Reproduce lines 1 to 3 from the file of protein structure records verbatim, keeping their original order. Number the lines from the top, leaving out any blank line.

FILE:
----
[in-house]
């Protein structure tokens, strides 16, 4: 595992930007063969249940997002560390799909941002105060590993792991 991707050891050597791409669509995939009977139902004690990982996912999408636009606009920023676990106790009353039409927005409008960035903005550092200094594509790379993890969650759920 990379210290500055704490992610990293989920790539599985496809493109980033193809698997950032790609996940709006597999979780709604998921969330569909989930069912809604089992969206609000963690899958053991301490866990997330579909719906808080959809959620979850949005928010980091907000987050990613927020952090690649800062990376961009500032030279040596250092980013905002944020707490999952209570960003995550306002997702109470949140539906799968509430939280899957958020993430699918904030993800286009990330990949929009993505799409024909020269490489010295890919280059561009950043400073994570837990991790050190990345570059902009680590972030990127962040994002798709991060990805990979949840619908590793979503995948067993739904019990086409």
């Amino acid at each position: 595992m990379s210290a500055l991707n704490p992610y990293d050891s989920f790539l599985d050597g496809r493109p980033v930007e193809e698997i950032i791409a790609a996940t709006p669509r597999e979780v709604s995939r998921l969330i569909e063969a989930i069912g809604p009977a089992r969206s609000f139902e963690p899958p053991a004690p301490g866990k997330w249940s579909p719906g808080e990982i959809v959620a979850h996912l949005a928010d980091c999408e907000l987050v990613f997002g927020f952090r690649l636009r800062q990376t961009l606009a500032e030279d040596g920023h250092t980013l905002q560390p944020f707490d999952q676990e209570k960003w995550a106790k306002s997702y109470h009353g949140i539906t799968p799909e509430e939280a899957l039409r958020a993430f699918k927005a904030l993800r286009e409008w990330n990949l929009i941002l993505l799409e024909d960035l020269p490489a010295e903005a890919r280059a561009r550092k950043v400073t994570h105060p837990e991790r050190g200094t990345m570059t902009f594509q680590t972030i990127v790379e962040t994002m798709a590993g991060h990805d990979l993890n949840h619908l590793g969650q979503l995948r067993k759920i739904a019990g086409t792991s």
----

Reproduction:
[in-house]
């Protein structure tokens, strides 16, 4: 595992930007063969249940997002560390799909941002105060590993792991 991707050891050597791409669509995939009977139902004690990982996912999408636009606009920023676990106790009353039409927005409008960035903005550092200094594509790379993890969650759920 990379210290500055704490992610990293989920790539599985496809493109980033193809698997950032790609996940709006597999979780709604998921969330569909989930069912809604089992969206609000963690899958053991301490866990997330579909719906808080959809959620979850949005928010980091907000987050990613927020952090690649800062990376961009500032030279040596250092980013905002944020707490999952209570960003995550306002997702109470949140539906799968509430939280899957958020993430699918904030993800286009990330990949929009993505799409024909020269490489010295890919280059561009950043400073994570837990991790050190990345570059902009680590972030990127962040994002798709991060990805990979949840619908590793979503995948067993739904019990086409």
């Amino acid at each position: 595992m990379s210290a500055l991707n704490p992610y990293d050891s989920f790539l599985d050597g496809r493109p980033v930007e193809e698997i950032i791409a790609a996940t709006p669509r597999e979780v709604s995939r998921l969330i569909e063969a989930i069912g809604p009977a089992r969206s609000f139902e963690p899958p053991a004690p301490g866990k997330w249940s579909p719906g808080e990982i959809v959620a979850h996912l949005a928010d980091c999408e907000l987050v990613f997002g927020f952090r690649l636009r800062q990376t961009l606009a500032e030279d040596g920023h250092t980013l905002q560390p944020f707490d999952q676990e209570k960003w995550a106790k306002s997702y109470h009353g949140i539906t799968p799909e509430e939280a899957l039409r958020a993430f699918k927005a904030l993800r286009e409008w990330n990949l929009i941002l993505l799409e024909d960035l020269p490489a010295e903005a890919r280059a561009r550092k950043v400073t994570h105060p837990e991790r050190g200094t990345m570059t902009f594509q680590t972030i990127v790379e962040t994002m798709a590993g991060h990805d990979l993890n949840h619908l590793g969650q979503l995948r067993k759920i739904a019990g086409t792991s």